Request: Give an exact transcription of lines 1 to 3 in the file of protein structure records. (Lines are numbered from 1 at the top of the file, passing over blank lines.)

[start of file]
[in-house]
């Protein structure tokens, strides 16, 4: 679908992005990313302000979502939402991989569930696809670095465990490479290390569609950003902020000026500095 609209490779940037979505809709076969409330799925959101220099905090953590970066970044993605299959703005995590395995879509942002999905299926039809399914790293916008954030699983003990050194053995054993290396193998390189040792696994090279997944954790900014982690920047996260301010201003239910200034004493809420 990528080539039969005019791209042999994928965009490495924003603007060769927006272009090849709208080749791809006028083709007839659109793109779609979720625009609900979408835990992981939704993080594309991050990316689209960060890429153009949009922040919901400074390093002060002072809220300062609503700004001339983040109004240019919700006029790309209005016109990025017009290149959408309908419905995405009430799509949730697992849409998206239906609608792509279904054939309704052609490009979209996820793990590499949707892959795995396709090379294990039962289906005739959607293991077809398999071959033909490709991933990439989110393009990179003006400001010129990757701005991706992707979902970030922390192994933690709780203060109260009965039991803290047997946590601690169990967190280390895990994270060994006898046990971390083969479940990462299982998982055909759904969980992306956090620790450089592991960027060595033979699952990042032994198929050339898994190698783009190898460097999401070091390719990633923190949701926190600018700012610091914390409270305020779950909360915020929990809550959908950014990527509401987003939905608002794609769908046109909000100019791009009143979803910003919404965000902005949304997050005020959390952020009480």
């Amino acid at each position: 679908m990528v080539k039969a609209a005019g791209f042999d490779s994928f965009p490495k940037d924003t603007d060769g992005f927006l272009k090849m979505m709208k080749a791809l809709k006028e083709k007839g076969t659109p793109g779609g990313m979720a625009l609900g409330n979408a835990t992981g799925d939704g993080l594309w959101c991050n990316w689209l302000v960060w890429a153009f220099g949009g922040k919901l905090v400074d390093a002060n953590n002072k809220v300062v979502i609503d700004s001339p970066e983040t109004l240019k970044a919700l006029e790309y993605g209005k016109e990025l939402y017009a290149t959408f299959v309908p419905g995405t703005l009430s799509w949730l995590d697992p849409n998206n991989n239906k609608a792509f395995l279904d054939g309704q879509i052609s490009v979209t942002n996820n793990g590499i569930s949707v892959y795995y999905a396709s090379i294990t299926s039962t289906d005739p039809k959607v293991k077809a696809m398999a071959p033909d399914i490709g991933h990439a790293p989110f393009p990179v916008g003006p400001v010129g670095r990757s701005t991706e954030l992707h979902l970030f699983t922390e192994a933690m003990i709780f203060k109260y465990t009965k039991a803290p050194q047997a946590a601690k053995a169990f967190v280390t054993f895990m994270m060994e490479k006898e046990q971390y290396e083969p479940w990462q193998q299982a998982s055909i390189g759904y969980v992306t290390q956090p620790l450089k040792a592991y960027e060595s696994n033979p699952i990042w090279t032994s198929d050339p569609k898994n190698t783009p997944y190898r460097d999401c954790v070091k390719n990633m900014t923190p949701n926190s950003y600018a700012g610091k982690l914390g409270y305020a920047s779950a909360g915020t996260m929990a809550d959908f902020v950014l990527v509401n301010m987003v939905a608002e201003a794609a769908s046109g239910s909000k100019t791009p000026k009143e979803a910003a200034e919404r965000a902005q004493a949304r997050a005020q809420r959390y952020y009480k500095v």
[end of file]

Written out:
[in-house]
């Protein structure tokens, strides 16, 4: 679908992005990313302000979502939402991989569930696809670095465990490479290390569609950003902020000026500095 609209490779940037979505809709076969409330799925959101220099905090953590970066970044993605299959703005995590395995879509942002999905299926039809399914790293916008954030699983003990050194053995054993290396193998390189040792696994090279997944954790900014982690920047996260301010201003239910200034004493809420 990528080539039969005019791209042999994928965009490495924003603007060769927006272009090849709208080749791809006028083709007839659109793109779609979720625009609900979408835990992981939704993080594309991050990316689209960060890429153009949009922040919901400074390093002060002072809220300062609503700004001339983040109004240019919700006029790309209005016109990025017009290149959408309908419905995405009430799509949730697992849409998206239906609608792509279904054939309704052609490009979209996820793990590499949707892959795995396709090379294990039962289906005739959607293991077809398999071959033909490709991933990439989110393009990179003006400001010129990757701005991706992707979902970030922390192994933690709780203060109260009965039991803290047997946590601690169990967190280390895990994270060994006898046990971390083969479940990462299982998982055909759904969980992306956090620790450089592991960027060595033979699952990042032994198929050339898994190698783009190898460097999401070091390719990633923190949701926190600018700012610091914390409270305020779950909360915020929990809550959908950014990527509401987003939905608002794609769908046109909000100019791009009143979803910003919404965000902005949304997050005020959390952020009480």
């Amino acid at each position: 679908m990528v080539k039969a609209a005019g791209f042999d490779s994928f965009p490495k940037d924003t603007d060769g992005f927006l272009k090849m979505m709208k080749a791809l809709k006028e083709k007839g076969t659109p793109g779609g990313m979720a625009l609900g409330n979408a835990t992981g799925d939704g993080l594309w959101c991050n990316w689209l302000v960060w890429a153009f220099g949009g922040k919901l905090v400074d390093a002060n953590n002072k809220v300062v979502i609503d700004s001339p970066e983040t109004l240019k970044a919700l006029e790309y993605g209005k016109e990025l939402y017009a290149t959408f299959v309908p419905g995405t703005l009430s799509w949730l995590d697992p849409n998206n991989n239906k609608a792509f395995l279904d054939g309704q879509i052609s490009v979209t942002n996820n793990g590499i569930s949707v892959y795995y999905a396709s090379i294990t299926s039962t289906d005739p039809k959607v293991k077809a696809m398999a071959p033909d399914i490709g991933h990439a790293p989110f393009p990179v916008g003006p400001v010129g670095r990757s701005t991706e954030l992707h979902l970030f699983t922390e192994a933690m003990i709780f203060k109260y465990t009965k039991a803290p050194q047997a946590a601690k053995a169990f967190v280390t054993f895990m994270m060994e490479k006898e046990q971390y290396e083969p479940w990462q193998q299982a998982s055909i390189g759904y969980v992306t290390q956090p620790l450089k040792a592991y960027e060595s696994n033979p699952i990042w090279t032994s198929d050339p569609k898994n190698t783009p997944y190898r460097d999401c954790v070091k390719n990633m900014t923190p949701n926190s950003y600018a700012g610091k982690l914390g409270y305020a920047s779950a909360g915020t996260m929990a809550d959908f902020v950014l990527v509401n301010m987003v939905a608002e201003a794609a769908s046109g239910s909000k100019t791009p000026k009143e979803a910003a200034e919404r965000a902005q004493a949304r997050a005020q809420r959390y952020y009480k500095v």